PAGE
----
Welcome, to the radio magazine that brings you news, commentary and analysis from a Black Left perspective. I’m Glen Ford, along with my co-host, Nellie Bailey. Coming up: The chairman of the Black Is Back Coalition explains what keeps the various groups in the coalition together; a new Poor People’s Campaign attempts to mobilize against global economic inequalities; and, Why are Black teachers disappearing from the classrooms in New York City? 

There was more active opposition to Donald Trump’s inauguration than, perhaps, to any president since the Civil War. In his inaugural address, Donald Trump tried to frame himself as a champion of the little. We spoke with Ajamu Baraka, who ran for vice president on the Green Party ticket.

Lot’s of groups went to Washington to demonstrate in the week before the inauguration. Most were opposed to, or in support of, Donald Trump. However, one organization -- the Black Is Back Coalition for Social Justice, Peace and Reparations – rallied at Howard University for a very different reason. According to chairman Omali Yeshitela, two points of political unity keep the various groups in the Coalition together: their commitment to Black self-determination, and their opposition to U.S. imperialism.

Almost 50 years ago, Dr. Martin Luther King’s Poor People’s Campaign was interrupted by his assassination, and the campaign never managed to get back on its feet. However, a range of organizations has banded together for a 21 st campaign against global economic injustice. Willie Baptist is a veteran of the welfare and housing rights movements, and is currently and organizer with the Kairos Center, at New York’s Union Theological Center. He talks about the current Poor People’s Campaign.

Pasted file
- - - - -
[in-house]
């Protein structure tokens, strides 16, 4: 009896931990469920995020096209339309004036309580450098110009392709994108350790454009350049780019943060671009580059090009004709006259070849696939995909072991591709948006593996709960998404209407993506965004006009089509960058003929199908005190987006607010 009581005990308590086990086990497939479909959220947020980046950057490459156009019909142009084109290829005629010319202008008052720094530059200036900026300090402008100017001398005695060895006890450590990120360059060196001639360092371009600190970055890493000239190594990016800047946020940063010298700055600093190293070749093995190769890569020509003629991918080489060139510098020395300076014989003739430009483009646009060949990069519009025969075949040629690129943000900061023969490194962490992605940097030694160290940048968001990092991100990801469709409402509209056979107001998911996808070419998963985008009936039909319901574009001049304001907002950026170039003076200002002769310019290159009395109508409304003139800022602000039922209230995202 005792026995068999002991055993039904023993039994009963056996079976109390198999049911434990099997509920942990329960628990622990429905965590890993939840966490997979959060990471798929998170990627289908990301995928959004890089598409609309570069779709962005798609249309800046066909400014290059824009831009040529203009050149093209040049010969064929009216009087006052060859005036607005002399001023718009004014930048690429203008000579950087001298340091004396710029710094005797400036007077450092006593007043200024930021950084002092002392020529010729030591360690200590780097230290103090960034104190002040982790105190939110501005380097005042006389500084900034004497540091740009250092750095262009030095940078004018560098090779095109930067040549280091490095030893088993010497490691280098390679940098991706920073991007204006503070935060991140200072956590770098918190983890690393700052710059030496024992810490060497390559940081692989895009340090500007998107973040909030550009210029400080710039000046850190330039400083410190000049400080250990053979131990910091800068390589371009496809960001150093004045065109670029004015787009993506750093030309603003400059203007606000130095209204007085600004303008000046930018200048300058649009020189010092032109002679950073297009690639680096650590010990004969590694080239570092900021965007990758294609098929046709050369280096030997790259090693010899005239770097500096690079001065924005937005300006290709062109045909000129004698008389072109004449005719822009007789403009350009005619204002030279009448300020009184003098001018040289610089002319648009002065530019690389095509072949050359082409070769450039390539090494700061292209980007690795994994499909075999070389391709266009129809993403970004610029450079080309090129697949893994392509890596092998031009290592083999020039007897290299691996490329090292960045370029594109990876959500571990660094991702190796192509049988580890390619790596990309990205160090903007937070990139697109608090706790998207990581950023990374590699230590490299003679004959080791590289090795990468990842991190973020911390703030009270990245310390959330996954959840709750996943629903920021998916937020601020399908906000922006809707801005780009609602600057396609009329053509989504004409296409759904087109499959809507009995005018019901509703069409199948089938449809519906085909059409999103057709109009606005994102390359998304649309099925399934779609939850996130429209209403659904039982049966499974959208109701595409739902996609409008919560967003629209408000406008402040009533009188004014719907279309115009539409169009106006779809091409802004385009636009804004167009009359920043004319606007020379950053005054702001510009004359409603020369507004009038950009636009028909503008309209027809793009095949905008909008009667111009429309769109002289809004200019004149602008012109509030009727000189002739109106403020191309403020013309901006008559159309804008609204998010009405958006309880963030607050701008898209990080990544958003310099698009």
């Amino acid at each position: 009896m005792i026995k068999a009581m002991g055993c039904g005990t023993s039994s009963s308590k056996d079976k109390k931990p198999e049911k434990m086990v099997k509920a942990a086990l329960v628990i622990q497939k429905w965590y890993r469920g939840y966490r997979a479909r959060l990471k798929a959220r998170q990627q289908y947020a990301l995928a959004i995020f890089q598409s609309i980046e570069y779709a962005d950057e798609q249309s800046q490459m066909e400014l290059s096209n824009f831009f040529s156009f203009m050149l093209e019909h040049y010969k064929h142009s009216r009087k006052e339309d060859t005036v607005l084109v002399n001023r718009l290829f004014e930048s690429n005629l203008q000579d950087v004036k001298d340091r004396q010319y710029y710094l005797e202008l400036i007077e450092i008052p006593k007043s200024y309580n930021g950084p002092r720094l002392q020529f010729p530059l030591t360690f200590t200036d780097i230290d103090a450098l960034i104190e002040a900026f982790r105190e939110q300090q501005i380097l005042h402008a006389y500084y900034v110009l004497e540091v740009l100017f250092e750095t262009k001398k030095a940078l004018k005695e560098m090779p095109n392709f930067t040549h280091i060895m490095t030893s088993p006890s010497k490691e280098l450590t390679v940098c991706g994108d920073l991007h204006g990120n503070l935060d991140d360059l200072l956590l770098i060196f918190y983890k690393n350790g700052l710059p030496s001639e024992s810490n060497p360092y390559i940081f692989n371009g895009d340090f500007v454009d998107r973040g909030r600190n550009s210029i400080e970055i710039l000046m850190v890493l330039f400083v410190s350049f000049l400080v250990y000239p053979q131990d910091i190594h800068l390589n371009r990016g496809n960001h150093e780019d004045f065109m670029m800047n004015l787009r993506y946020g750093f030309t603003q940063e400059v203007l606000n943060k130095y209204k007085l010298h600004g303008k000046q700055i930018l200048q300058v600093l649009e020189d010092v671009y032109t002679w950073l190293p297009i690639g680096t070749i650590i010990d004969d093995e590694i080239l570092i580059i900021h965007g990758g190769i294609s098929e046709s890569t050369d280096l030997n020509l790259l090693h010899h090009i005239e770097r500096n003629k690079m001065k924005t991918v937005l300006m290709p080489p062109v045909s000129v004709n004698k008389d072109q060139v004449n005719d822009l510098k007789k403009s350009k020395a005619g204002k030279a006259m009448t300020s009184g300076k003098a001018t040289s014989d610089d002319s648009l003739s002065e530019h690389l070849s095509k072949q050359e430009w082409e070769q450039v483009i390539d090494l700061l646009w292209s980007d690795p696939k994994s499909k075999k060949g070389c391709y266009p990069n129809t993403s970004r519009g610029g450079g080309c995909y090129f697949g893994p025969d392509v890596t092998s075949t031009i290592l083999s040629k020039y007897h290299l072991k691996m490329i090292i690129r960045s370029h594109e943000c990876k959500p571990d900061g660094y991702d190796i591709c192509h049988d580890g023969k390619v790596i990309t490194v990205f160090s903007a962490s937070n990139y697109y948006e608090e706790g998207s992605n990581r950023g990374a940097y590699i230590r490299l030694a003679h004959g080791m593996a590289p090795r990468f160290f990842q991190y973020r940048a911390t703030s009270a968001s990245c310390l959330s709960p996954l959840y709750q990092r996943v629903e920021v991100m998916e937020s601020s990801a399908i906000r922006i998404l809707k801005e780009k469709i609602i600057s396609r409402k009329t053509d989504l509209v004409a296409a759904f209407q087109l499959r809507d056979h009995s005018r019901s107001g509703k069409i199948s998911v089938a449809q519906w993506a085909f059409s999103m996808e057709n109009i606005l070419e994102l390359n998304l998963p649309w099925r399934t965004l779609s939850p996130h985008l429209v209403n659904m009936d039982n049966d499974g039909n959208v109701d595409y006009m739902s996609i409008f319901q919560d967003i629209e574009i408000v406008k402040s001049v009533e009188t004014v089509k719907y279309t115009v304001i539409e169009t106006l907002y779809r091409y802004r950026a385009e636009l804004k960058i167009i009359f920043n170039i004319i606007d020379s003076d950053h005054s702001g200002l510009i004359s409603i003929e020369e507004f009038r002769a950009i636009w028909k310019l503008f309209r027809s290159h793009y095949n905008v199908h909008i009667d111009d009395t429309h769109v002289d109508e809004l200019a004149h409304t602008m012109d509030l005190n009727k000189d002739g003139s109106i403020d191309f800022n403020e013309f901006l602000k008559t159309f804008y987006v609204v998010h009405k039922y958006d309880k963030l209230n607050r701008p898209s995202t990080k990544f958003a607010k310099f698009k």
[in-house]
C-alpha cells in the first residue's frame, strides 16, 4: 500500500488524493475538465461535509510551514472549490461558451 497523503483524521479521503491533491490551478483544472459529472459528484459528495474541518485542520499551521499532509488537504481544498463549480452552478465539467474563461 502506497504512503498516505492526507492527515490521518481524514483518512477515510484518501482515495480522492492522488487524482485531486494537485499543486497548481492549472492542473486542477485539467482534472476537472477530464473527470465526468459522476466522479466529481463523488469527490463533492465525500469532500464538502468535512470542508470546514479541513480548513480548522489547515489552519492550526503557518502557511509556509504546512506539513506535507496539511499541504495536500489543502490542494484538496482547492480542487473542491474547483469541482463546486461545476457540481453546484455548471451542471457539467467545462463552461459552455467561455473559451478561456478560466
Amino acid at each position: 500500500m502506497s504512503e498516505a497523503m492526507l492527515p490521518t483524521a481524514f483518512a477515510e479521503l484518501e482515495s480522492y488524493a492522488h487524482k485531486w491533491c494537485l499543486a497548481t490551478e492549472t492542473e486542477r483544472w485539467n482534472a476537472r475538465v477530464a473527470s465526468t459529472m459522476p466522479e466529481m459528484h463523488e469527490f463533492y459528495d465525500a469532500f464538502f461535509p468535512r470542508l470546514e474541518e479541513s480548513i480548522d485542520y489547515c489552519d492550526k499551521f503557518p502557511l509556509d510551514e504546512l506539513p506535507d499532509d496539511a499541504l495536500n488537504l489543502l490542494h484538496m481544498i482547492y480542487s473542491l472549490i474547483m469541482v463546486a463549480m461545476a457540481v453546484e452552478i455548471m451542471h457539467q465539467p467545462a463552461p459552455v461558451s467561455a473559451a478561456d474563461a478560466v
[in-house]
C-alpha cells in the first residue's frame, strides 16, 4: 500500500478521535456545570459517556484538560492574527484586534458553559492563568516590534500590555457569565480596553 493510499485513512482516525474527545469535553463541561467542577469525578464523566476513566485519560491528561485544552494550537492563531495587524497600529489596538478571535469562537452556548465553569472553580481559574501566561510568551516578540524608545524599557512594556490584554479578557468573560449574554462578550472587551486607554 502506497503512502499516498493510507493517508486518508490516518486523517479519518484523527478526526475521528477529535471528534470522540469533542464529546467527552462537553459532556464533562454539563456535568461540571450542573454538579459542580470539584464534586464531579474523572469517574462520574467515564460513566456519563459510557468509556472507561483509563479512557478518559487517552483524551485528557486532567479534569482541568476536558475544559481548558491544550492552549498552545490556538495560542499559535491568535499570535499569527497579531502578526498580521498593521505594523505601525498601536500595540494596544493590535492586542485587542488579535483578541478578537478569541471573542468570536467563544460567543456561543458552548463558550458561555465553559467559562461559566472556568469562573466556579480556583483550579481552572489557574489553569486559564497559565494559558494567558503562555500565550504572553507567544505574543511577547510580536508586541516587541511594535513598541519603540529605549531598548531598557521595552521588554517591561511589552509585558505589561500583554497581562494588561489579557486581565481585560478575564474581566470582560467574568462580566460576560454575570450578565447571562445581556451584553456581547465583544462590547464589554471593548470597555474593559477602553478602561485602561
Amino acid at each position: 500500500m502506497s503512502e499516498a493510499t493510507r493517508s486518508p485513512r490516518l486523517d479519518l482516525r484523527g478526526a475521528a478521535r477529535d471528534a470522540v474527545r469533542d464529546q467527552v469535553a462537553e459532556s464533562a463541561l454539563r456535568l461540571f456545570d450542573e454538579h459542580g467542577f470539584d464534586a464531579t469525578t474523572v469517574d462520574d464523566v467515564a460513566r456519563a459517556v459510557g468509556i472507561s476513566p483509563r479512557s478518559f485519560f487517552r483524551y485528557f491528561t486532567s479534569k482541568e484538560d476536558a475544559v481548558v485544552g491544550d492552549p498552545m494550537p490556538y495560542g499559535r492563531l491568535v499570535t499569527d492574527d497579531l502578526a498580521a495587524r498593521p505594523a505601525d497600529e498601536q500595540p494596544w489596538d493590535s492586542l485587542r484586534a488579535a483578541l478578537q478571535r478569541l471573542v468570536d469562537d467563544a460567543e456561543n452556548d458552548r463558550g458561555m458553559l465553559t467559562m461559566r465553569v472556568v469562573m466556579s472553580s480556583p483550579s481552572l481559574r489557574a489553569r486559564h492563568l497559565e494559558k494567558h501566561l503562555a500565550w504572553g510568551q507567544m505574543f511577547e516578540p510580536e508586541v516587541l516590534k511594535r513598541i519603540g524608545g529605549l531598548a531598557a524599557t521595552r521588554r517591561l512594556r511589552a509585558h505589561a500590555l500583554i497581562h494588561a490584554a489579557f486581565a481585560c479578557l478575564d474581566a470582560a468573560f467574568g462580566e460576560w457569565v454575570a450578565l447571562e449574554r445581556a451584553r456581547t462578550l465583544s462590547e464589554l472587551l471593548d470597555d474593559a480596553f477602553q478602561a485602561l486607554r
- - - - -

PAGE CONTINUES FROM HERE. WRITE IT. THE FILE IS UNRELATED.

A leading Afro-Colombian political activist and her partner have been assassinated, as violence escalates against Black people seeking to defend their land in that South American nation. Emilsen Manyoma was a leader of CONPAZ, Communities Building Peace in the Territories. She was beheaded, it is assumed by right-wing paramilities that have stepped up their terror in the wake of a peace deal between leftist guerillas and the government. Charo Mina Rojas is also an Afro-Colombian political activist. She spoke about Ms. Manyoma’s assassination.

Sean Ahern is an activist teacher in New York City. Ahearn teaches incarcerated young people at the Rikers Island jail. He’s urging fellow union members to examine the reasons why Black and Latino teachers are disappearing from the city’s classrooms – and to do something about it.

And that it’s for this edition of Black Agenda Radio. Be sure to visit us at BlackAgendaReport.com, where you’ll find a new and provocative issue, each Wednesday. That’s www.BlackAgendaReport.com. It’s the place for news, commentary and analysis, from the Black Left.

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